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Tuesday, December 06, 2011

Cleveland City Council Agrees 18-1 to Support Occupy Movement: Green Party Councilman Helps Push Measure To Vote

Cleveland Council Votes To Support Occupy 
CINCINNATI (TDB) -- Ohio Daily Blog reports that Cleveland's Council has ordered copies of a resolution supporting the Occupy movement  be sent to President Obama and all members of Congress.  The resoultion was adopted last night.  A link to the Occupy Cleveland website is available here, and the protesters are on the public square hoping to get electric for their tents before they "freeze their asses off" as a recent bulletin from the site said.  Unlike Cincinnati, where police forced the occupiers out of Piatt Park, the Clevelanders remain entrenched and appear quite active.  Cleveland Councilman Brian Cummins, who pushed the resolution through, had been a Democrat until 2010, when he switched to the Green Party, which has only a handful of officeholders in Ohio. Cummins was a banker at National City, then worked for the Peace Corps. Cleveland has been hard hit by the loss of manufacturing jobs, foreclosures and the banking crisis. About 82,000 unemployed people live in the 3-county Cleveland metro area where the jobless rate has been hovering around 8 percent.

 With the resolution's passage, there is unlikely to be mass arrests or pepper spraying on the protesters in downtown Cleveland  -- where one of the nation's largest banks, National City -- was squeezed out of business during the Great Recession.   National City, which had purchased Cincinnati's Provident Bank during the boom years leading up to the 2008 crash, became part of PNC in a forced merger that cost Cleveland jobs.  The loss of the bank's corporate headquarters in downtown Cleveland is seen by many in Northern Ohio as a symbol or corporate excess.  As for the support Occupy resolution, it cites economic and political reasons for the protests:  ". . . the economic roots of these protests are varied, including sustained unemployment, growing income disparity, banking system failures, stalled earning power, and unjust tax systems, that all contribute to ongoing wealth disparities."  The resolution adds, ". . . the political roots of these protests are also varied, including the growing political power of corporations, influence of money on elections and public policy and inability of average citizens to have their voices heard and needs met through formal political forums, thus contributing to citizens pursuing alternative political arenas."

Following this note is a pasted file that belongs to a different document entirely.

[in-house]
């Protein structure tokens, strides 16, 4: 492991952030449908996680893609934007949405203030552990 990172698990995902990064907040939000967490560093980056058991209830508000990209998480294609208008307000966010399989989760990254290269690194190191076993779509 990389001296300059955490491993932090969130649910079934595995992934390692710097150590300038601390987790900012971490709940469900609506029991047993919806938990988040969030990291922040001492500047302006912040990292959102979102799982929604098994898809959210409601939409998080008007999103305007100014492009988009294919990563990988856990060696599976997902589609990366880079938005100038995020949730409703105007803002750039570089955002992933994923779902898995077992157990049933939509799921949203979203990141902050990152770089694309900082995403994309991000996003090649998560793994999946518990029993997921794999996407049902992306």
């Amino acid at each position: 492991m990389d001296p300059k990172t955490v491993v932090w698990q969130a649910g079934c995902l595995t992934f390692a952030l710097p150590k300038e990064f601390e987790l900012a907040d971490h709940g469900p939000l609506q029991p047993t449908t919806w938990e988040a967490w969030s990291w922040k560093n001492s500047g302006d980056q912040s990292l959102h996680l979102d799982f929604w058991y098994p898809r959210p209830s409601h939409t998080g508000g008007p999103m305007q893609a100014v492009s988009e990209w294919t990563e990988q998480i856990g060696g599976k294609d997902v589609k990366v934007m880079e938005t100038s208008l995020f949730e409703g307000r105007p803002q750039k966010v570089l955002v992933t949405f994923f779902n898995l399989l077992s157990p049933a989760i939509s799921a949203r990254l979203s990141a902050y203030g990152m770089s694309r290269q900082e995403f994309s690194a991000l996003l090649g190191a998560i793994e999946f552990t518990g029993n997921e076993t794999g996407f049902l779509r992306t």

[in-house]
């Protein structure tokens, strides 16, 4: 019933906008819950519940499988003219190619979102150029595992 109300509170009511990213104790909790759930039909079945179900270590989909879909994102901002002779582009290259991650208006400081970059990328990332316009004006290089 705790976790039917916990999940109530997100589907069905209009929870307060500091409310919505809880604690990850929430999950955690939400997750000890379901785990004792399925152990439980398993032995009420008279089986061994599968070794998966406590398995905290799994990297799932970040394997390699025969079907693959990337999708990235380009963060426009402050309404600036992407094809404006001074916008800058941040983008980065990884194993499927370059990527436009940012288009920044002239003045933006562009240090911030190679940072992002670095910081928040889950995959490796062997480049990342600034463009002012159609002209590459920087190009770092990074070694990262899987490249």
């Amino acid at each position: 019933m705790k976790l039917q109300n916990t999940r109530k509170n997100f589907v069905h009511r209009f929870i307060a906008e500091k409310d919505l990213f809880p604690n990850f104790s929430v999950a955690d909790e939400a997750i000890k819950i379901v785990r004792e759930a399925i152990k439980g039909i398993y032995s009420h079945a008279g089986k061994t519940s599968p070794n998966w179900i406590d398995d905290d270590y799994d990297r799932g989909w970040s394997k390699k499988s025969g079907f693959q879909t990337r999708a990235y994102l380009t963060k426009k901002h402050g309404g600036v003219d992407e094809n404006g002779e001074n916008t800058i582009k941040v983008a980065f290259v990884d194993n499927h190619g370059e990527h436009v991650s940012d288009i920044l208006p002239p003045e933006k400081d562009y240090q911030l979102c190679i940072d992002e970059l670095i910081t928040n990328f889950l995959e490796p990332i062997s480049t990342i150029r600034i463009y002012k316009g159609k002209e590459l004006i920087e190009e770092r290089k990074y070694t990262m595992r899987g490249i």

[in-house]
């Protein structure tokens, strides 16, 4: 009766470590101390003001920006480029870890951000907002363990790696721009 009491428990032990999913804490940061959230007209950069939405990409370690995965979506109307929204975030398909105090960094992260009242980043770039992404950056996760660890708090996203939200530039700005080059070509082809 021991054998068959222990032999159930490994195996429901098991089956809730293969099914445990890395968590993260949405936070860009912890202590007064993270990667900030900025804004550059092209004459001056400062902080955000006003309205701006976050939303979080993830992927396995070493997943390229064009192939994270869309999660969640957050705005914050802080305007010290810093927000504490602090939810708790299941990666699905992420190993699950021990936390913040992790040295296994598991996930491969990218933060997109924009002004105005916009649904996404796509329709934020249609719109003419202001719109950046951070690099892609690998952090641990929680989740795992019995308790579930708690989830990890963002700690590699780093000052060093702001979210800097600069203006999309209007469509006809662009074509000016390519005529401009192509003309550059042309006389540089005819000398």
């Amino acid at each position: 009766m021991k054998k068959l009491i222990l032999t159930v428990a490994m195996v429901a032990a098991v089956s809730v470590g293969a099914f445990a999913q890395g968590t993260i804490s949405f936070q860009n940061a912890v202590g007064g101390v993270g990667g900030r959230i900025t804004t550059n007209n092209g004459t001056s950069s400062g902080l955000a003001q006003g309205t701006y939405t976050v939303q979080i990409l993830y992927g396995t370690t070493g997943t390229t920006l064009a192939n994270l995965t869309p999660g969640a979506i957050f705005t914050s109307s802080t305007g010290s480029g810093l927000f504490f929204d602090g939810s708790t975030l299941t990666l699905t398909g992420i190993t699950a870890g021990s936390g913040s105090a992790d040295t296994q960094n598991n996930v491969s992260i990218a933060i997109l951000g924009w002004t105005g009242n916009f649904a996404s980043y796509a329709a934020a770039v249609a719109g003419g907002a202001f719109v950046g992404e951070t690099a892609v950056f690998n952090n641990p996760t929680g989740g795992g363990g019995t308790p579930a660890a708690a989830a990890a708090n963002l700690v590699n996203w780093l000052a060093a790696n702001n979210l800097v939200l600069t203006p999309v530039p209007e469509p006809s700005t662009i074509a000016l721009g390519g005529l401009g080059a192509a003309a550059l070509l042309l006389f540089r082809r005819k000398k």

Cummins has a blog, and the link is here.

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